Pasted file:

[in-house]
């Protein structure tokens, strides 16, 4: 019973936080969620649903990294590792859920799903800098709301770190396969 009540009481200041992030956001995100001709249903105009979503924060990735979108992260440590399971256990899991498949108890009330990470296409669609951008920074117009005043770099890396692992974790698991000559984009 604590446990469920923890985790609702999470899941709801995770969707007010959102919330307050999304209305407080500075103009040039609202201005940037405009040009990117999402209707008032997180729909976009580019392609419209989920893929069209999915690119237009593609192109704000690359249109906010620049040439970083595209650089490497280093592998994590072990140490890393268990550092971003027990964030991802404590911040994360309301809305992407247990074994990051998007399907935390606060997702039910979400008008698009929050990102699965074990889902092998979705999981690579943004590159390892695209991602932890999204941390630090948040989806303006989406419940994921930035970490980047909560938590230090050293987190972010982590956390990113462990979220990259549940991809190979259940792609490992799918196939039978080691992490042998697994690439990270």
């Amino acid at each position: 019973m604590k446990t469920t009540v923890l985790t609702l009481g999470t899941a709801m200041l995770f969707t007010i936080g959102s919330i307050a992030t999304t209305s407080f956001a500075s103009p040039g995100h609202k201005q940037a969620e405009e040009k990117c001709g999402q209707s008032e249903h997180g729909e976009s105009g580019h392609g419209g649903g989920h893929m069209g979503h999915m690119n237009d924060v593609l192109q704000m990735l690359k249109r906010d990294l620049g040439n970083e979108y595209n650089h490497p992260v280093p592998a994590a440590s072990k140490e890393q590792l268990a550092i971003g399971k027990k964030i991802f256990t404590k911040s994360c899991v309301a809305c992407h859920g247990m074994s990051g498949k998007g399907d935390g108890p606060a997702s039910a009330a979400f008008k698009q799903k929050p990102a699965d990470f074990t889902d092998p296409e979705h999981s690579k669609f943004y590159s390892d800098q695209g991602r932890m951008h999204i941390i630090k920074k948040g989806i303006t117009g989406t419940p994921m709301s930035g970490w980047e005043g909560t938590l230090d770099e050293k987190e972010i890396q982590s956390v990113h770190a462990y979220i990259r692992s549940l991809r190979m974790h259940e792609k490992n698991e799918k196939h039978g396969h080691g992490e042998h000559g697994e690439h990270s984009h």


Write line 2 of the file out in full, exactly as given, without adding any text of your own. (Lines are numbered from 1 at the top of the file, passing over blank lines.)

């Protein structure tokens, strides 16, 4: 019973936080969620649903990294590792859920799903800098709301770190396969 009540009481200041992030956001995100001709249903105009979503924060990735979108992260440590399971256990899991498949108890009330990470296409669609951008920074117009005043770099890396692992974790698991000559984009 604590446990469920923890985790609702999470899941709801995770969707007010959102919330307050999304209305407080500075103009040039609202201005940037405009040009990117999402209707008032997180729909976009580019392609419209989920893929069209999915690119237009593609192109704000690359249109906010620049040439970083595209650089490497280093592998994590072990140490890393268990550092971003027990964030991802404590911040994360309301809305992407247990074994990051998007399907935390606060997702039910979400008008698009929050990102699965074990889902092998979705999981690579943004590159390892695209991602932890999204941390630090948040989806303006989406419940994921930035970490980047909560938590230090050293987190972010982590956390990113462990979220990259549940991809190979259940792609490992799918196939039978080691992490042998697994690439990270």